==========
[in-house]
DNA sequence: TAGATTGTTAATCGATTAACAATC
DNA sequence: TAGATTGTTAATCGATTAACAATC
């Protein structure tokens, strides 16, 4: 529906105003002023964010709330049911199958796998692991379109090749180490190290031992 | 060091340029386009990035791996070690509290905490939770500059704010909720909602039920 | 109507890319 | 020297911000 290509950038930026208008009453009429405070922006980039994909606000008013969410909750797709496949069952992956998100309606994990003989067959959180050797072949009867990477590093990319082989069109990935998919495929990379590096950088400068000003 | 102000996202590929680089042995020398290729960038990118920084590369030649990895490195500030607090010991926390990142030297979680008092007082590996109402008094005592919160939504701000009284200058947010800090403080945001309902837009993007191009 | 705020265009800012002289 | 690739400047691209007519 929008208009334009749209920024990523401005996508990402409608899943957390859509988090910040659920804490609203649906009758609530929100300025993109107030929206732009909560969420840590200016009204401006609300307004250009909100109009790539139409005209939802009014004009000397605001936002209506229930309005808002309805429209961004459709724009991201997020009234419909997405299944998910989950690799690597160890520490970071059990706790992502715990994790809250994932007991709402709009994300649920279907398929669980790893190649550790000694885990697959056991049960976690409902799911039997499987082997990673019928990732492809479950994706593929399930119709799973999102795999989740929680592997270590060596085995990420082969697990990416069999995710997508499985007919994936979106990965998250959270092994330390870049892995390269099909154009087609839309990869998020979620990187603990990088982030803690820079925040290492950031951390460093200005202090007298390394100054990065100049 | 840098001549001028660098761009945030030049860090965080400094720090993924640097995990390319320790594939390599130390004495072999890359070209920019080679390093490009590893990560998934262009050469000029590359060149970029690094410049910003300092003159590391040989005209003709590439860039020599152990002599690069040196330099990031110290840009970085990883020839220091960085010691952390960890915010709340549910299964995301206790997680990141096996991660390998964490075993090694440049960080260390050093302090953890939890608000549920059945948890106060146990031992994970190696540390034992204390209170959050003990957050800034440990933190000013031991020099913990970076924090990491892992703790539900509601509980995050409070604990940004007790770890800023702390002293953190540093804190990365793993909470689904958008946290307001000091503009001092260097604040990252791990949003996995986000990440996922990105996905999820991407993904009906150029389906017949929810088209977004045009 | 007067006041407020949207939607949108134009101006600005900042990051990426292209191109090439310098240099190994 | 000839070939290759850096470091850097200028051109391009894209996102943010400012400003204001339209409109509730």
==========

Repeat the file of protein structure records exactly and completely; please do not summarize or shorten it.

[in-house]
DNA sequence: TAGATTGTTAATCGATTAACAATC
DNA sequence: TAGATTGTTAATCGATTAACAATC
């Protein structure tokens, strides 16, 4: 529906105003002023964010709330049911199958796998692991379109090749180490190290031992 | 060091340029386009990035791996070690509290905490939770500059704010909720909602039920 | 109507890319 | 020297911000 290509950038930026208008009453009429405070922006980039994909606000008013969410909750797709496949069952992956998100309606994990003989067959959180050797072949009867990477590093990319082989069109990935998919495929990379590096950088400068000003 | 102000996202590929680089042995020398290729960038990118920084590369030649990895490195500030607090010991926390990142030297979680008092007082590996109402008094005592919160939504701000009284200058947010800090403080945001309902837009993007191009 | 705020265009800012002289 | 690739400047691209007519 929008208009334009749209920024990523401005996508990402409608899943957390859509988090910040659920804490609203649906009758609530929100300025993109107030929206732009909560969420840590200016009204401006609300307004250009909100109009790539139409005209939802009014004009000397605001936002209506229930309005808002309805429209961004459709724009991201997020009234419909997405299944998910989950690799690597160890520490970071059990706790992502715990994790809250994932007991709402709009994300649920279907398929669980790893190649550790000694885990697959056991049960976690409902799911039997499987082997990673019928990732492809479950994706593929399930119709799973999102795999989740929680592997270590060596085995990420082969697990990416069999995710997508499985007919994936979106990965998250959270092994330390870049892995390269099909154009087609839309990869998020979620990187603990990088982030803690820079925040290492950031951390460093200005202090007298390394100054990065100049 | 840098001549001028660098761009945030030049860090965080400094720090993924640097995990390319320790594939390599130390004495072999890359070209920019080679390093490009590893990560998934262009050469000029590359060149970029690094410049910003300092003159590391040989005209003709590439860039020599152990002599690069040196330099990031110290840009970085990883020839220091960085010691952390960890915010709340549910299964995301206790997680990141096996991660390998964490075993090694440049960080260390050093302090953890939890608000549920059945948890106060146990031992994970190696540390034992204390209170959050003990957050800034440990933190000013031991020099913990970076924090990491892992703790539900509601509980995050409070604990940004007790770890800023702390002293953190540093804190990365793993909470689904958008946290307001000091503009001092260097604040990252791990949003996995986000990440996922990105996905999820991407993904009906150029389906017949929810088209977004045009 | 007067006041407020949207939607949108134009101006600005900042990051990426292209191109090439310098240099190994 | 000839070939290759850096470091850097200028051109391009894209996102943010400012400003204001339209409109509730």